Deportations draining life from Hastings, rural communities

by Margaret Marsh

HASTINGS, NE – Located 60 miles north of the geographical center of the United States, there is little to distinguish Hastings, Nebraska from any other small midwestern town. Our biggest claim to fame is that we’re the birthplace of Kool-Aid. We host one of the state’s largest tourist events each August in celebration of the soft drink. Our 25,000 residents live in the midst of cornfields and plains that leave the horizon wide open and unobstructed.

Here, it’s easy to feel far removed from the wall that runs along our southern border and the contentious debate that surrounds it. Seventy percent of Adams County voted for Donald Trump in 2016. I’m sure an equal number would voice support for recent efforts to expand the existing southern barrier.

Our local economy is entirely dependent on farming, and as a result we have seen an increase in the number of Latino families who have located here. Although past census figures list the Latino population at around 12 percent, I would suggest that the number is much higher, with many families uncounted in past census efforts. Fifteen percent, I think, is a conservative estimate.

I am a member of Good Neighbors of Hastings, a local group working to improve relations between marginalized groups and Hastings’ majority white population. Those I’ve met through this group are the inspiration for this article. They are mostly women – wives, mothers and grandmothers. Many of them work in addition to caring for their families. Good Neighbors of Hastings helped create Raices de Mi Pueblo, a Mexican folk dance group. This weekly class provides an opportunity for women to visit while the children dance.

We talk about the things that concern most Nebraskans: the harsh winter, health issues, and struggles with job loss. One thing we do not talk about in this setting, is immigration. These conversations are held in private, sitting around a kitchen table. The stories they share are painful, of a father detained and in jail just days after the birth of his premature baby, of a woman left dependent on only a part time job to provide for three children when her husband was suddenly deported.

Although we have not suffered any of the large mass arrests by ICE that have occurred in Grand Island or O’Neill, we have had 30 people discreetly arrested, detained and deported under this administration. Most of these arrests occurred after encounters with law enforcement related to misdemeanor driving offenses. In some cases, the families of the deported have chosen to leave the country rather than live separated from their loved ones.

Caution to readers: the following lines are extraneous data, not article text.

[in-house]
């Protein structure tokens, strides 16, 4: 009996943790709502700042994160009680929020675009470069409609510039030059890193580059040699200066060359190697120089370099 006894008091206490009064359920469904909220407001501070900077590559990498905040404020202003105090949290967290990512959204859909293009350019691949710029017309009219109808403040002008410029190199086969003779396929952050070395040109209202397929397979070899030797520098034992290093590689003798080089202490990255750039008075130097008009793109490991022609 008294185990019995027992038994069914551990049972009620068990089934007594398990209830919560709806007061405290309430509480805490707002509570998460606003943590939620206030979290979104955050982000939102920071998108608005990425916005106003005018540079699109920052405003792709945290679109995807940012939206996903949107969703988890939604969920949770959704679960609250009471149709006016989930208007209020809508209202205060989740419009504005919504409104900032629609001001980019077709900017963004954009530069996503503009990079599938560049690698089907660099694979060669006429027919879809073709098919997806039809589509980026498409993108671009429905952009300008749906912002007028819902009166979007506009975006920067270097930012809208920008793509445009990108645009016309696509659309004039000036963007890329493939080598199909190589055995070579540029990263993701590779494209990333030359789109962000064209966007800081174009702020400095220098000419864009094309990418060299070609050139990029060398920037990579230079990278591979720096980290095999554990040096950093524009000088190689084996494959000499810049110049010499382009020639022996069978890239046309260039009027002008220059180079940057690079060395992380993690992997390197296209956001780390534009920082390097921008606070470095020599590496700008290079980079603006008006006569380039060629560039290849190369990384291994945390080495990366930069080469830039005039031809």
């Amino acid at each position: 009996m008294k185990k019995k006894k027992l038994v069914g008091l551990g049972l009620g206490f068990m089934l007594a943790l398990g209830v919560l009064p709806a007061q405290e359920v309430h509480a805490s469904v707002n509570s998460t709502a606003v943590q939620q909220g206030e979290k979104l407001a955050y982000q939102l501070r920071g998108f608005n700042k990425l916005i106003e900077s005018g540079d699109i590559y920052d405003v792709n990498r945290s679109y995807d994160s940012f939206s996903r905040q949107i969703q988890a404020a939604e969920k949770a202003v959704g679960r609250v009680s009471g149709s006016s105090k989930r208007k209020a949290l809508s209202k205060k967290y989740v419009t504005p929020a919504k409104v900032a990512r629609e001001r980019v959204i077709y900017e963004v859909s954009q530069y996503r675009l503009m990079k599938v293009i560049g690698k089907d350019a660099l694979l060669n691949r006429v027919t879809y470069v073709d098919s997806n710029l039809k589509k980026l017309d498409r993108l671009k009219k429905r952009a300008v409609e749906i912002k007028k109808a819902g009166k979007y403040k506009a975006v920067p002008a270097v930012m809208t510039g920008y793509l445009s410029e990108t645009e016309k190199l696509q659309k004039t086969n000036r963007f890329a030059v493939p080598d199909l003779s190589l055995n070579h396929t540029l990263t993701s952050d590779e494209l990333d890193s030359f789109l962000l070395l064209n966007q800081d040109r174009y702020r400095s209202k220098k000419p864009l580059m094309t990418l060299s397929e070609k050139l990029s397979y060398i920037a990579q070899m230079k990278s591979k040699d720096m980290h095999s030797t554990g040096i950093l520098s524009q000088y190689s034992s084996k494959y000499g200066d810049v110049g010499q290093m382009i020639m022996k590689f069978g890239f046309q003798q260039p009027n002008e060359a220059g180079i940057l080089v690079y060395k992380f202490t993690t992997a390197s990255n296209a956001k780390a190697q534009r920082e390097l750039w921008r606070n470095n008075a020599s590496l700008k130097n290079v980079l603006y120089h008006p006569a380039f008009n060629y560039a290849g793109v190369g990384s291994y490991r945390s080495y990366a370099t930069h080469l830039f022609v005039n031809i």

Meanwhile, life continues on as usual among Hastings’ broader community. The vast majority of our residents remain unaware that we are quietly having our people disappeared. The families we have lost to deportation were hardworking, with young children. They brought vitality and energy to our community. We are diminished with each deportation.

In 2020, our country will, for the 23rd time, embark on an effort to record the details of every person residing in the United States. This is not just a mathematics exercise. The census is used for many things. Perhaps most importantly, it apportions the number of representatives each state receives in the House of Representatives. It is also the basis for formulas used to allocate billions of aid in federal dollars among the states.

The deportations we have suffered in Hastings have further traumatized a population, one that is already wary of government. This fear will undermine census collection efforts in our community. If we do nothing to protect our people, an already dwindling town will lose big.

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